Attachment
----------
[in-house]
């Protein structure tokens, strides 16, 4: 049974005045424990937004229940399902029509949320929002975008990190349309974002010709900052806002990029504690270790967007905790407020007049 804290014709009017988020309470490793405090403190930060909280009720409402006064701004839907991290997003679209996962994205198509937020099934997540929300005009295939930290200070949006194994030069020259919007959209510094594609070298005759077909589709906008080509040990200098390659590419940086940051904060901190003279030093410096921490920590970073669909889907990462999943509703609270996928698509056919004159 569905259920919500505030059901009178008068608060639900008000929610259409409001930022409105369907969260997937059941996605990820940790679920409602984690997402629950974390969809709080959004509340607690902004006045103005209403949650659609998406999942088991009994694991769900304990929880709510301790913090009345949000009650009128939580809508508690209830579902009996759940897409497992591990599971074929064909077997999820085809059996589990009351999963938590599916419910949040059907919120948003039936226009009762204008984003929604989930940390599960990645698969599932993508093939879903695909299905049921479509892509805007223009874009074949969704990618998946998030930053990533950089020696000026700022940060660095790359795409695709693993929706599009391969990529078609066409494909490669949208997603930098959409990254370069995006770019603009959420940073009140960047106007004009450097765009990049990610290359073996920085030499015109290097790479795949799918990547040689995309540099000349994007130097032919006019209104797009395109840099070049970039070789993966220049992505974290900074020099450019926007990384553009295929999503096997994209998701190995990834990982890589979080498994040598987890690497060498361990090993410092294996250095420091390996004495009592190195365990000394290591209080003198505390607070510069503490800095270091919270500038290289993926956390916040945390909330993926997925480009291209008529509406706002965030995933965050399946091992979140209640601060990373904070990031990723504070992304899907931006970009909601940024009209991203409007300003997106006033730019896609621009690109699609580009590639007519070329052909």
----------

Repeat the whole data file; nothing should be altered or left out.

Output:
[in-house]
């Protein structure tokens, strides 16, 4: 049974005045424990937004229940399902029509949320929002975008990190349309974002010709900052806002990029504690270790967007905790407020007049 804290014709009017988020309470490793405090403190930060909280009720409402006064701004839907991290997003679209996962994205198509937020099934997540929300005009295939930290200070949006194994030069020259919007959209510094594609070298005759077909589709906008080509040990200098390659590419940086940051904060901190003279030093410096921490920590970073669909889907990462999943509703609270996928698509056919004159 569905259920919500505030059901009178008068608060639900008000929610259409409001930022409105369907969260997937059941996605990820940790679920409602984690997402629950974390969809709080959004509340607690902004006045103005209403949650659609998406999942088991009994694991769900304990929880709510301790913090009345949000009650009128939580809508508690209830579902009996759940897409497992591990599971074929064909077997999820085809059996589990009351999963938590599916419910949040059907919120948003039936226009009762204008984003929604989930940390599960990645698969599932993508093939879903695909299905049921479509892509805007223009874009074949969704990618998946998030930053990533950089020696000026700022940060660095790359795409695709693993929706599009391969990529078609066409494909490669949208997603930098959409990254370069995006770019603009959420940073009140960047106007004009450097765009990049990610290359073996920085030499015109290097790479795949799918990547040689995309540099000349994007130097032919006019209104797009395109840099070049970039070789993966220049992505974290900074020099450019926007990384553009295929999503096997994209998701190995990834990982890589979080498994040598987890690497060498361990090993410092294996250095420091390996004495009592190195365990000394290591209080003198505390607070510069503490800095270091919270500038290289993926956390916040945390909330993926997925480009291209008529509406706002965030995933965050399946091992979140209640601060990373904070990031990723504070992304899907931006970009909601940024009209991203409007300003997106006033730019896609621009690109699609580009590639007519070329052909």